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This function works:

serialExpansion num = Map.fromList (zip (listOfSimpleDividers num) (powers num))

but when i tying:

serialExpansion :: Int -> Map
serialExpansion num = Map.fromList (zip (listOfSimpleDividers num) (powers num))

i get the error:

simplifier.hs:46:26: Not in scope: type constructor or class `Map'

How must I declare the function?

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3 Answers 3

up vote 12 down vote accepted

Map is a parameterized data type (also called an abstract data type). Only when you specify a type for the keys and a type for the values do you get a fully defined type.

For example, a map that lets you look up Strings by Integers has the type Map Integer String.

Also, it seems you've imported Map qualified (as you should). Because of this, you have to use Map.Map instead of just Map in the signature.

Thus, your function should have a signature like

 serialExpansion :: Int -> Map.Map Key Value

where Key is the key data type and Value is the value data type. In your case, if I were to guess, perhaps you want Int for both Key and Value. To be precise: you want Key to be the same as the type of the elements in the list listOfSimpleDividers num, and Value to be the same as the type of the elements in the list powers num. (It might help to inspect the type signature of Map.fromList if this is unclear).

By now you might be asking: "but if you were able to tell the correct return type of serialExpansion, why can't the compiler?" It can. That's exactly why your first example worked. Since you omitted the type signature, the compiler inferred it from context. As you just experienced, writing type signatures can be a good way to make sure you fully understand your code (instead of relying on type inference).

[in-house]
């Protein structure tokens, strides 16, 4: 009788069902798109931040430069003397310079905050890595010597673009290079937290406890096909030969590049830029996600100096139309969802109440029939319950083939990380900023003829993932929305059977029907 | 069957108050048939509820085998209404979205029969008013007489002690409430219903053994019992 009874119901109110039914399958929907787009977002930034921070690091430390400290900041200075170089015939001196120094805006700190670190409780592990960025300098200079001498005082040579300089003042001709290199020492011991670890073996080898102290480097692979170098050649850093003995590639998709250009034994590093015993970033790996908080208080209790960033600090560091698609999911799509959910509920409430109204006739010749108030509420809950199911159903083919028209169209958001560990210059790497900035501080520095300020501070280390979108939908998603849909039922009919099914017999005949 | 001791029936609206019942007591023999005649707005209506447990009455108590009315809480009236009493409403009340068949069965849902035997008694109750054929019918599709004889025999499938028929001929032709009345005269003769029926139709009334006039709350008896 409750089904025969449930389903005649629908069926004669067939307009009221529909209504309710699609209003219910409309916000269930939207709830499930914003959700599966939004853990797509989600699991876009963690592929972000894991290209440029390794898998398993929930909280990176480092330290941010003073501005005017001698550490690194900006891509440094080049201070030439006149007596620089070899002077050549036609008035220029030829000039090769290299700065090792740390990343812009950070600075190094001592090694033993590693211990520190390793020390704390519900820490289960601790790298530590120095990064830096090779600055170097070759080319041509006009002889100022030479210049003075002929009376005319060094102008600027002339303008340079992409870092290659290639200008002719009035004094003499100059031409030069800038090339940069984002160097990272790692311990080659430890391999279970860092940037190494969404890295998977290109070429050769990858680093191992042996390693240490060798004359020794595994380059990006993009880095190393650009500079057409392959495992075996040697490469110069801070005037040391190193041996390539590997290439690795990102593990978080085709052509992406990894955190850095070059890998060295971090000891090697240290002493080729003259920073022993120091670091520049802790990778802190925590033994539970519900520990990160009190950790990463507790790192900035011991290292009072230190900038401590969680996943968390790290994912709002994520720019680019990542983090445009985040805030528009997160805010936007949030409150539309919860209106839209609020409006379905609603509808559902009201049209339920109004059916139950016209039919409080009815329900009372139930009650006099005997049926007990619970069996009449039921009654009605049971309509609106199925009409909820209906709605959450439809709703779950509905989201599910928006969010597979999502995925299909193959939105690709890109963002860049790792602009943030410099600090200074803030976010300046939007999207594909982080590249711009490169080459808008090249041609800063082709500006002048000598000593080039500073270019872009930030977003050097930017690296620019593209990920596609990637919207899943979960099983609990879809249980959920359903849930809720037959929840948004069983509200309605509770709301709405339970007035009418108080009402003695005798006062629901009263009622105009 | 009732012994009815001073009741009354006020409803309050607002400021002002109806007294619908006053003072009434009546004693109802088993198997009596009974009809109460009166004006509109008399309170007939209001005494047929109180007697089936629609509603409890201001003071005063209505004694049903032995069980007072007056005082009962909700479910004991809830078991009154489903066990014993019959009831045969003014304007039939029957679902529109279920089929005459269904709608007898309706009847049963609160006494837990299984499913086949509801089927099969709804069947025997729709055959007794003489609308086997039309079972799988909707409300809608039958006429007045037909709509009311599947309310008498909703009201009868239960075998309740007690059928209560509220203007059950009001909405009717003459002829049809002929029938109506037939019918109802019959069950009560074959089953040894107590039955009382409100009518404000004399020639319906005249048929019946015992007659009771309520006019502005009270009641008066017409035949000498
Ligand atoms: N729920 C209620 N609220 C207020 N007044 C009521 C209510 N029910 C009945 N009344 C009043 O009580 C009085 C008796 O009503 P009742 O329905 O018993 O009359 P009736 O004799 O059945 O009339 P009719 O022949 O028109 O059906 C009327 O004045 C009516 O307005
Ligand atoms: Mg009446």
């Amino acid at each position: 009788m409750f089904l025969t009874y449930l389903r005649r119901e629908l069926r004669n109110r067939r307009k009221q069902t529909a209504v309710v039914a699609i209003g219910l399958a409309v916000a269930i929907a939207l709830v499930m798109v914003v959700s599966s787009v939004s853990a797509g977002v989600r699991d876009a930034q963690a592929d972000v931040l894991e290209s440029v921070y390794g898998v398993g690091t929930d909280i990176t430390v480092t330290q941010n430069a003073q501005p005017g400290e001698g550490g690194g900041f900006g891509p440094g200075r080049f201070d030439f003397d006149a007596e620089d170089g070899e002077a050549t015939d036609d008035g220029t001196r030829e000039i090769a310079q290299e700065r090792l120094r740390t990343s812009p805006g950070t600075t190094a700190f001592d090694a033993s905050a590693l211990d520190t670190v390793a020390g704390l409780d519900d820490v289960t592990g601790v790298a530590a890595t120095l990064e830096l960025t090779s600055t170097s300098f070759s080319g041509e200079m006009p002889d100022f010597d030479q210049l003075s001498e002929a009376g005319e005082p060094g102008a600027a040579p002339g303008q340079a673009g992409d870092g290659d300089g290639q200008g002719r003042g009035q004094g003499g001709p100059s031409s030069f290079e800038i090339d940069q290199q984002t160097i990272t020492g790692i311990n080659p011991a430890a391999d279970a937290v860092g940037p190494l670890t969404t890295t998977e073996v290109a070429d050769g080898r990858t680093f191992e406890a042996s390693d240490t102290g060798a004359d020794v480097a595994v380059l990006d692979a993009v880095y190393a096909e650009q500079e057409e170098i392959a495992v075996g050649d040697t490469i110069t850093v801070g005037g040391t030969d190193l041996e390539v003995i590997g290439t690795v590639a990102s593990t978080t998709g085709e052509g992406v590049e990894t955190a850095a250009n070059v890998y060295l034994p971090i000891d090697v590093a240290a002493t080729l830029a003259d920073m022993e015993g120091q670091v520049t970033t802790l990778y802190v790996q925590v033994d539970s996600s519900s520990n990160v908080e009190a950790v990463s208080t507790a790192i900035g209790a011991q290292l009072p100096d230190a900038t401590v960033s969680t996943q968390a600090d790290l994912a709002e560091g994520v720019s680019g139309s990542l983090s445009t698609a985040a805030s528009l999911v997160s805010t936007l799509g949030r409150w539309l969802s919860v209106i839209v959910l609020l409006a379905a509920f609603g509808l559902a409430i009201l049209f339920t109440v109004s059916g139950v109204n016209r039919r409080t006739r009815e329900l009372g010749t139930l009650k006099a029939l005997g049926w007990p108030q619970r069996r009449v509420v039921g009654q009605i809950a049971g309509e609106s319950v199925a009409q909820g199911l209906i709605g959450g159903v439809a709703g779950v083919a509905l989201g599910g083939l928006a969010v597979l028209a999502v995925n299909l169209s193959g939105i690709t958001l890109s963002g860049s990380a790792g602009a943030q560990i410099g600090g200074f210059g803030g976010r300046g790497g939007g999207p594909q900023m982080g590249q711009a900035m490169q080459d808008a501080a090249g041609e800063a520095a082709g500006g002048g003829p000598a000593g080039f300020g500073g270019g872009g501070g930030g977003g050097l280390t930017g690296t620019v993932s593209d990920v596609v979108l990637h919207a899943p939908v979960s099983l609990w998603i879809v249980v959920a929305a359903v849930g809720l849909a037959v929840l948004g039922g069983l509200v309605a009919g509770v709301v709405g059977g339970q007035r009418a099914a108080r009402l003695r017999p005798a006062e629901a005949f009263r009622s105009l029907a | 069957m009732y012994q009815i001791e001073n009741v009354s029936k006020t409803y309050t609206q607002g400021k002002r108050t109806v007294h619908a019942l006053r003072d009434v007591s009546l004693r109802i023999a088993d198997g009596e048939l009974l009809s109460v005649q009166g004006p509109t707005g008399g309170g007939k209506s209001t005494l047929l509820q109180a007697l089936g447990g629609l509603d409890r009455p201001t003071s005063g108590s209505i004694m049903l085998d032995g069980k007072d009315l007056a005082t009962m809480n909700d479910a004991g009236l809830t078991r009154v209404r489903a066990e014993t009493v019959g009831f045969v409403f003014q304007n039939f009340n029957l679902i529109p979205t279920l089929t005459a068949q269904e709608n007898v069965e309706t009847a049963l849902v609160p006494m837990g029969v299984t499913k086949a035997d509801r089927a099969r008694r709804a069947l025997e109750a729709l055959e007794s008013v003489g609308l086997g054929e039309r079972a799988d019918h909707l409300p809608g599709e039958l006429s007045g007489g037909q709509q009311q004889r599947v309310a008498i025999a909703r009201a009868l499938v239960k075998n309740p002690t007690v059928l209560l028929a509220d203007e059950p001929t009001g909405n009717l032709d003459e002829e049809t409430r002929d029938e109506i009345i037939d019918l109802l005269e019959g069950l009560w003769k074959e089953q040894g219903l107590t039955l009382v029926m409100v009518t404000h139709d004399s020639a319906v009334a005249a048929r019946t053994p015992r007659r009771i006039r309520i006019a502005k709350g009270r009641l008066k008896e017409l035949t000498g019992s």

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The last paragraph is the key-point! +1 –  FUZxxl Dec 6 '10 at 10:05
Parametrized data type (also called an abstract data type) - "parametrized" and "abstract" are no the same. They are independent concepts - A data type may be either or both. –  timbod Feb 26 '13 at 7:27

Two points to supplement gspr's answer:

It's a common practice to import the type constructor Map unqualified and then import the rest of the module qualified:

import Data.Map (Map)
import qualified Data.Map as Map

This allows you to avoid writing Map.Map in your type signatures everywhere.

Also, in either GHCi or Hugs you can use :t to ask the interactive environment for the inferred type of any function. For example, if I load this file in GHCi:

import Data.Map (Map)
import qualified Data.Map as Map

serialExpansion num = Map.fromList (zip (listOfSimpleDividers num) (powers num))
    powers = undefined
    listOfSimpleDividers = undefined

I get the following:

*Main> :t serialExpansion
serialExpansion :: (Ord k) => t -> Map k a

If you plug in your own definitions of powers and listOfSimpleDividers you'll get a more specific type.

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I was just looking to get a map with nothing in it and then add to it in a more flexible way.

If you want to do something similar you need Map.empty (assuming you've imported it qualified).

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